Lakes Region Scholarship applicants may be at risk after computer breach

LACONIA — The Lakes Region Scholarship Foundation has mailed notices informing former Lakes Region high school students who had applied for scholarships during the period between 1996 and 2009 of a computer security breach incident, which may have resulted in the compromise of applicants' names, addresses and social security numbers.

Lakes Region Scholarship Foundation is a nonprofit corporation that provides scholarships to college bound students in the Lakes Region. According to Executive Director Joan Cormier, on Feb. 15 an employee of the foundation was contacted via telephone by a person purporting to be calling about a computer error message.

"Coincidentally," she said, "the employee who answered the telephone was in the process of installing an updated version of an anti-virus software program and had just witnessed an error message screen. Because of this fact, the employee assumed that the call was legitimate and gave the caller access to the computer system."

The person said that they were running a test of the system and then told the employee that they "had been hacked" and the computers were compromised. The employee became suspicious when the caller offered to fix the issue for between $399 and $599 and asked for a credit card. The employee then hung up, shut all computers down and contacted the Foundation's IT service provider, Cybertron Inc. of Belmont, who immediately responded.

Cybertron found that a certain program that would allow for future access of the system had been installed. Cybertron did not find any evidence that any files had been downloaded during the incident, or that any personal data had been compromised, and the foundation has since come to believe the security breach was intended as the first step in a now thwarted scheme to access its bank accounts.

In response to the incident, Cybertron immediately uninstalled the program that would have allowed for future access and took additional steps to ensure that the foundation's computers would not be accessed again as a result of the incident. The foundation contacted its banking institution to put holds on all electronically accessible accounts and subsequently closed and reopened bank accounts in order to safeguard the foundation's operating funds and the endowment funds used to provide scholarships.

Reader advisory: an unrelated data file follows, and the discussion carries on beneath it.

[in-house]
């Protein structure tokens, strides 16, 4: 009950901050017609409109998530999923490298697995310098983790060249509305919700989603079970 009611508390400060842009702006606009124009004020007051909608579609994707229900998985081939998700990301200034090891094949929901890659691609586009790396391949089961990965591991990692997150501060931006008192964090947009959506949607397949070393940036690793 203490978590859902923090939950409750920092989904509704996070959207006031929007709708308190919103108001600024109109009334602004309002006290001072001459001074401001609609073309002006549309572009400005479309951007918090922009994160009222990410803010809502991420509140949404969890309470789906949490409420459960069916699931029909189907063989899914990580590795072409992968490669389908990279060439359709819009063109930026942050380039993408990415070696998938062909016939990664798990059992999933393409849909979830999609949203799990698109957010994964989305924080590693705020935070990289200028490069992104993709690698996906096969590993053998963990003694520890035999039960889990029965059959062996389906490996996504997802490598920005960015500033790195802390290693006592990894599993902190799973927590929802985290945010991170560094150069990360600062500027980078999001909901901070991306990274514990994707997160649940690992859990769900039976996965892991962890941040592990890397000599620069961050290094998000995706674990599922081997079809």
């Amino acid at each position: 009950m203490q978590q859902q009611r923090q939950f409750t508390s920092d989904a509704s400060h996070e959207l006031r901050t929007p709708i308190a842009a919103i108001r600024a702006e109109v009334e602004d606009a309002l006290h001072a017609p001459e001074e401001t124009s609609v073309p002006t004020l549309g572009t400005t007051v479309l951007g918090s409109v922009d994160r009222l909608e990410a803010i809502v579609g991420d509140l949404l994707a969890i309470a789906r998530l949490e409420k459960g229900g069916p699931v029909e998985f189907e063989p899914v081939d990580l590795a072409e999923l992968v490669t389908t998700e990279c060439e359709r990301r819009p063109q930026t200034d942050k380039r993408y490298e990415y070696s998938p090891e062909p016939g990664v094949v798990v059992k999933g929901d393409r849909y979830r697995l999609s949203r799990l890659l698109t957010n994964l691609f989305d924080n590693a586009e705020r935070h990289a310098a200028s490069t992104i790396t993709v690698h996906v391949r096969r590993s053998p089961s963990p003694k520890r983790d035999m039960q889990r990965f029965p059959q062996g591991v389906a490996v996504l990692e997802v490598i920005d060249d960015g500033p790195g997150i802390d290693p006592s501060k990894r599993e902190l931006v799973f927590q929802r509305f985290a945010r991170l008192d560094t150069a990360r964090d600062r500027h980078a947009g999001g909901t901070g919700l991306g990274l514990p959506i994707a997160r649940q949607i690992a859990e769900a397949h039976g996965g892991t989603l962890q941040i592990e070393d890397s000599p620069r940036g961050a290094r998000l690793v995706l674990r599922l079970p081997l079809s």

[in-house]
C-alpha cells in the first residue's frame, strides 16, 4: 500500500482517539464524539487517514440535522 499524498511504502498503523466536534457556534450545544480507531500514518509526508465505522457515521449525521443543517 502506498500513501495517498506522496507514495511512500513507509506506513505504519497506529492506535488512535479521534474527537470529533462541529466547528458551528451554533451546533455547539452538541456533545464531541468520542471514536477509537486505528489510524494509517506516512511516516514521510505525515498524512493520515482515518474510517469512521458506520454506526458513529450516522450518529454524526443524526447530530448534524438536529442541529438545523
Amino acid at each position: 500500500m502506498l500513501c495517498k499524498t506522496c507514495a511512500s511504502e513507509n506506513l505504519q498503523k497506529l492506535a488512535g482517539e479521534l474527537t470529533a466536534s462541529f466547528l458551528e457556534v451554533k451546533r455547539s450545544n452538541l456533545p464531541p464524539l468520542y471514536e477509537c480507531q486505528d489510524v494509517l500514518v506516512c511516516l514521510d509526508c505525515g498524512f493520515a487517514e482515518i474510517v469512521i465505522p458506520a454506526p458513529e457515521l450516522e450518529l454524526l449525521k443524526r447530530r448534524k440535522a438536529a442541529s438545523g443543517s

"Our first concern was that we safeguard the funds that have been entrusted to us," said Cormer. "Thankfully, we acted quickly and decisively and not a penny was lost as a result of the incident."

The foundation also engaged Lawson Persson & Weldon-Francke of Laconia to ensure that it complied with all legal requirements relating to the incident. Prior to 2009, the foundation was required to collect and transmit Social Security numbers of those individuals who received scholarships to colleges and universities. Applicant names, addresses, other contact information and Social Security numbers were stored in Microsoft Access and Microsoft works database files and totaled 1,966 unique applicants. This information is protected under New Hampshire law and any unauthorized access of this information must be disclosed to those individuals who were affected. In this case, there was no evidence that personal information was accessed, but also no evidence to conclusively prove that it was not accessed.

Cormier said "regardless of whether we are legally required to do so, we have decided to notify all who may have had their personal data compromised. It would have been far easier to dismiss this incident and sweep it under the rug as a thwarted theft attempt. However, as an organization, we believe that it is important that we be upfront, open and honest with our applicants, donors, and the communities that we serve and, for that reason, we are proceeding as if an actual data breach has occurred."

In addition to the notices mailed to all potentially affected individuals, the foundation has also notified the New Hampshire Attorney General and nationwide consumer reporting agencies of the incident.

Computer data security breaches have become frequent occurrences in recent years with sophisticated large retailers, hospitals and financial institutions falling victim. However, Tracey Rich, vice president of Cybertron, ssaid "the major breaches are what make the 11 o'clock news but small-scale breaches occur far more frequently and impact a variety of organizations. Thankfully, the employee in this case acted appropriately when something didn't feel right. Unfortunately, others don't and the hackers are able to do substantial damage with the information that they are able to covertly obtain."

Rich said that there are a few simple rules that will help to avoid incidents like this.

"If you don't know someone and know them well, don't give them access to your computer system," he said. "Make sure that any new software that you are installing is authentic and doesn't include spyware or other malicious code that can be used to covertly access your computer. Beware of email attachments or hyperlinks in emails; if you question something, call or email the sender to verify that they actually sent it before opening a file or following a link. If you need to maintain personal information like Social Security numbers, make sure that these files are encrypted to prevent third-party access to them. Finally, password protect your systems and make sure that your passwords are not easily guessed."

Following these guidelines won't ensure that you won't be subject to a data breach, but they will greatly reduce the risk of one.

Former applicants, donors and members of the community with questions may contact the Lakes Region Scholarship Foundation at 603-527-3533.